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http://dx.doi.org/10.1097/MBC.0000000000000921DOI Listing
September 2020

Development of an Biopotency Assay for an AAV8 Hemophilia B Gene Therapy Vector Suitable for Clinical Product Release.

Mol Ther Methods Clin Dev 2020 Jun 17;17:581-588. Epub 2020 Mar 17.

Baxalta Innovations GmbH, a member of the Takeda group of companies, Uferstraße. 15, A-2304 Orth an der Donau, Austria.

Gene therapy product release requires reliable and consistent demonstration of biopotency. In hemophilia B vectors, this is usually determined by measuring the plasma levels of the expressed human factor IX (FIX) transgene product in FIX knockout mice. To circumvent this laborious assay, we developed an method in which the HepG2 human liver cell line was infected with the vector, and the resulting FIX activity was determined in the conditioned medium using a chromogenic assay. The initial low sensitivity of the assay, particularly toward adeno-associated viral serotype 8 (AAV8), increased approximately 100-fold and allowed linear measurement in a broad range of multiplicities of infection. Statistical parameters indicated high assay repeatability (relative standard deviation (RSD) < 5%) and intra-assay reproducibility (RSD < 20%). To compare the performance of the and biopotency assay, we applied statistical analyses including regression techniques and variation decomposition to the results obtained for 25 AAV8-FIX vector lots (BAX 335). These showed a highly significant correlation, with the cell culture-based assay demonstrating less variation than the test. The assay thus constitutes a viable alternative to using animals for lot release testing.
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http://dx.doi.org/10.1016/j.omtm.2020.03.013DOI Listing
http://www.ncbi.nlm.nih.gov/pmc/articles/PMC7139127PMC
June 2020

Blockade of the costimulatory CD28-B7 family signal axis enables repeated application of AAV8 gene vectors.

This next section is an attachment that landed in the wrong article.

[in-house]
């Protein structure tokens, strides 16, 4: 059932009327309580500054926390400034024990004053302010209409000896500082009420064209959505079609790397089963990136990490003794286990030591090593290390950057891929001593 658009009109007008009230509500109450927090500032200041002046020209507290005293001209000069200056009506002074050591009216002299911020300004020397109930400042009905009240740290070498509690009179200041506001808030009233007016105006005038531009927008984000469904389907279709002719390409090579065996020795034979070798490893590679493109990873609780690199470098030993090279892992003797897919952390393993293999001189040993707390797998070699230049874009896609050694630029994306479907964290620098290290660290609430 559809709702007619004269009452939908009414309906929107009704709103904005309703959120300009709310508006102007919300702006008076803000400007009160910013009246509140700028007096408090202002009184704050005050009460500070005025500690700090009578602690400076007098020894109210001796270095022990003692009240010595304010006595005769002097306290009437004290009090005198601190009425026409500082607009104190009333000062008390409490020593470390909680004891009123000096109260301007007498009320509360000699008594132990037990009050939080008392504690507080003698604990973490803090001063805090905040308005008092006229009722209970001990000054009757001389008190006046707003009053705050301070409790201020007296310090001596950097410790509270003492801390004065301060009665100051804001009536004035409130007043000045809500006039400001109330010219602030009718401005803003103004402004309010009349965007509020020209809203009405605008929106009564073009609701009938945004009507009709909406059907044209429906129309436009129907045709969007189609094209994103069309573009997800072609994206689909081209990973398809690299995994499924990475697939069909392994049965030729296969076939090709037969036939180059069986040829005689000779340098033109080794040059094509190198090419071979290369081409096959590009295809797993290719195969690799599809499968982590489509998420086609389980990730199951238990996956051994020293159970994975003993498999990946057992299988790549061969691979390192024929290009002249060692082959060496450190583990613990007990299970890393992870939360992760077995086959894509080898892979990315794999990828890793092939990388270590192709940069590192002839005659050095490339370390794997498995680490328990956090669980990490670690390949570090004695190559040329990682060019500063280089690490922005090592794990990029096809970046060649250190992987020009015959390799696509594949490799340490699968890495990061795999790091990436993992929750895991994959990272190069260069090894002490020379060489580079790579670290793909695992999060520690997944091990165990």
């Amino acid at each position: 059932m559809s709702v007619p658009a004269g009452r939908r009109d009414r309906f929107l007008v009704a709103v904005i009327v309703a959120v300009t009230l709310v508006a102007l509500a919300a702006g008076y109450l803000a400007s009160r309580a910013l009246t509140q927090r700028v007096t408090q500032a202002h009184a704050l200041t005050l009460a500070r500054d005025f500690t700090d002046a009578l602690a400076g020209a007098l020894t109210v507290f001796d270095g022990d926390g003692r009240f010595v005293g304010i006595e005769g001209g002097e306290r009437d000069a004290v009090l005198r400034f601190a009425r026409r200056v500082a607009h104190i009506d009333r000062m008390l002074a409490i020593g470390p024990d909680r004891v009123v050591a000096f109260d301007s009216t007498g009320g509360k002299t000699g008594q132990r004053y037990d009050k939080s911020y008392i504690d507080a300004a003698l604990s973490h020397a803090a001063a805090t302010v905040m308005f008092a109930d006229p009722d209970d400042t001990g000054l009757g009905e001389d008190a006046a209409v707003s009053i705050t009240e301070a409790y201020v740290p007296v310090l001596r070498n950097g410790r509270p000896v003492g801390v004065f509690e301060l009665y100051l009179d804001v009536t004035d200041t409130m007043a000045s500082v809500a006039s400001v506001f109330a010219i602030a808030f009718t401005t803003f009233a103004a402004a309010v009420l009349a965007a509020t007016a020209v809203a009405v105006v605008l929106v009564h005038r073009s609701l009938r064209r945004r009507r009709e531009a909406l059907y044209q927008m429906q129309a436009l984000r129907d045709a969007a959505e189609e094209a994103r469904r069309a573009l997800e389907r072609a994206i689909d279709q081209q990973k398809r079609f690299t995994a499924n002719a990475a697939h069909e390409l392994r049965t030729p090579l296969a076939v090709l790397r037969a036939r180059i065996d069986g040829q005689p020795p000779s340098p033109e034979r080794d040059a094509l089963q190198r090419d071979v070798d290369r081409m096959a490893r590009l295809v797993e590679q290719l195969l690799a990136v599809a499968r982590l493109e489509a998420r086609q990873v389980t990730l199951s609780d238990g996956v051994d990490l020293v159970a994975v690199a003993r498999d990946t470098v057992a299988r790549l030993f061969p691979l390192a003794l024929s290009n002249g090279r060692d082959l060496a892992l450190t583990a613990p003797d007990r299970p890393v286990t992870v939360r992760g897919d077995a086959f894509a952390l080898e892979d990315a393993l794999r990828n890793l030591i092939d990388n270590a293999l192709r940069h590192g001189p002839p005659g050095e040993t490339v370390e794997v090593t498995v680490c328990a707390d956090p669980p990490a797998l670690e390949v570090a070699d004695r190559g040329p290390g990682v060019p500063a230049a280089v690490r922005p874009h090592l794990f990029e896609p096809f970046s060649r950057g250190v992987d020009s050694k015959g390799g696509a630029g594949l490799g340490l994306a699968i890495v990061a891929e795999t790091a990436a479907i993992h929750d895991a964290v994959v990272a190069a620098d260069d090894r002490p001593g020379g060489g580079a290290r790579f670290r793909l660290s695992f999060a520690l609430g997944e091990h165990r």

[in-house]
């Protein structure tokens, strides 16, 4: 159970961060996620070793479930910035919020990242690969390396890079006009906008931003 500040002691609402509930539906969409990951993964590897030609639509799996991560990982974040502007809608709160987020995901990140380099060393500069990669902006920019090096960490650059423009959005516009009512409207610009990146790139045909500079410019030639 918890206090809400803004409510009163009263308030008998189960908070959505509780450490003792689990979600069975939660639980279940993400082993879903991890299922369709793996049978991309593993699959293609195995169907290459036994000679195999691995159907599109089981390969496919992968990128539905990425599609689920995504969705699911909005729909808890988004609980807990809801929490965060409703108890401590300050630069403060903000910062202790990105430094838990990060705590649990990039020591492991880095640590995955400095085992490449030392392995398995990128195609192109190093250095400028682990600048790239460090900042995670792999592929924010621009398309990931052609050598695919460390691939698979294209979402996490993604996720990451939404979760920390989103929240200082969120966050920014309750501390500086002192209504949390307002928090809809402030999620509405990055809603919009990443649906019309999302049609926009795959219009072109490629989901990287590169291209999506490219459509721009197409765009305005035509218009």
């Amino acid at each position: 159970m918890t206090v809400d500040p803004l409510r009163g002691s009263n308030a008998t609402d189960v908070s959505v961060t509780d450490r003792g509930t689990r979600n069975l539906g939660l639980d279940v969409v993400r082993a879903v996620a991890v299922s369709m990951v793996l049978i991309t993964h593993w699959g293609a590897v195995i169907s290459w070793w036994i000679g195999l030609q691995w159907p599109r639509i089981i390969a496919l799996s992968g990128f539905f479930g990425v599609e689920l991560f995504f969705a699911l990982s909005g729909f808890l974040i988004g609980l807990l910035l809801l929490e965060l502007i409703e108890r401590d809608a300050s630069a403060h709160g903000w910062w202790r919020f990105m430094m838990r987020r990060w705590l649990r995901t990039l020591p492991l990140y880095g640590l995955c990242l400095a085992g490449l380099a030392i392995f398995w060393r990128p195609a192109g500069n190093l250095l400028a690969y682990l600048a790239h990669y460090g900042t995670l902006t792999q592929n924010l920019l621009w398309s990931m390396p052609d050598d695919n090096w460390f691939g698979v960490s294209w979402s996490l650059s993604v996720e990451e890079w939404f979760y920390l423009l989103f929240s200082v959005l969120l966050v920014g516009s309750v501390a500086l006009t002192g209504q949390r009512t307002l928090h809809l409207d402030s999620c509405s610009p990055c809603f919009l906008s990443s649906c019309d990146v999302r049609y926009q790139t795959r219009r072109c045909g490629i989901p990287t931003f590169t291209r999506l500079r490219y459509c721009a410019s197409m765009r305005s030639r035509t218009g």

J Thromb Haemost 2020 05 2;18(5):1075-1080. Epub 2020 Mar 2.

Baxalta Innovations GmbH, A Member of the Takeda Group of Companies, Vienna, Austria.

Adeno-associated virus serotype 8 (AAV8) gene therapy has shown efficacy in several clinical trials and is considered a highly promising technology to treat monogenic diseases such as hemophilia A and B. However, a major drawback of AAV8 gene therapy is that it can be applied only once because anti-AAV8 immunity develops after the first treatment. Readministration may be required in patients who are expected to need redosing, eg, due to organ growth, or to boost suboptimal expression levels, but no redosing protocol has been established. We have developed a preventive immune-suppressive protocol for a human factor IX (FIX) vector with an intended dose of ~5 × 10  vg/kg that inhibits the development of anti-AAV8 neutralizing-antibody (NAb) responses and anti-AAV8 T-cell responses using CTLA4-IgG (abatacept). In a preclinical model, transient treatment with abatacept during initial human FIX gene therapy efficiently inhibited the generation of AAV8-specific cellular and humoral responses, and thus permitted redosing of FIX. Furthermore, our data suggest that by suppression of anti-AAV8 NAb responses after the second higher dose (4 × 10  vg/kg) this protocol can be used to enable redosing up to such high doses. An additional advantage of CTLA4-IgG blocking CD28-mediated signals is its potential suppression of AAV8-specific cytotoxic CD8 T-cell responses, which are believed to kill transduced hepatocytes and might interfere with a successful readministration. Redosing protocols using approved drugs would be beneficial for patients because they could effortlessly be applied in clinical trials and enable safe and efficient treatment options for patients undergoing AAV8 gene therapy.
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http://dx.doi.org/10.1111/jth.14757DOI Listing
http://www.ncbi.nlm.nih.gov/pmc/articles/PMC7318590PMC
May 2020

Optimization of an Antibody Light Chain Framework Enhances Expression, Biophysical Properties and Pharmacokinetics.

Antibodies (Basel) 2019 Sep 6;8(3). Epub 2019 Sep 6.

Baxalta Innovations GmbH (part of Takeda), Indusriestrasse 67, 1221 Vienna, Austria.

Efficacy, safety, and manufacturability of therapeutic antibodies are influenced by their biopharmaceutical and biophysical properties. These properties can be optimized by library approaches or rationale protein design. Here, we employed a protein engineering approach to modify the variable domain of the light chain (VL) framework of an oxidized macrophage migration inhibitory factor (oxMIF)-specific antibody. The amendment of the antibody sequence was based on homology to human germline VL genes. Three regions or positions were identified in the VL domain-L1-4, L66, L79-and mutated independently or in combination to match the closest germline V gene. None of the mutations altered oxMIF specificity or affinity, but some variants improved thermal stability, aggregation propensity, and resulted in up to five-fold higher expression. Importantly, the improved biopharmaceutical properties translated into a superior pharmacokinetic profile of the antibody. Thus, optimization of the V domain framework can ameliorate the biophysical qualities of a therapeutic antibody candidate, and as result its manufacturability, and also has the potential to improve pharmacokinetics.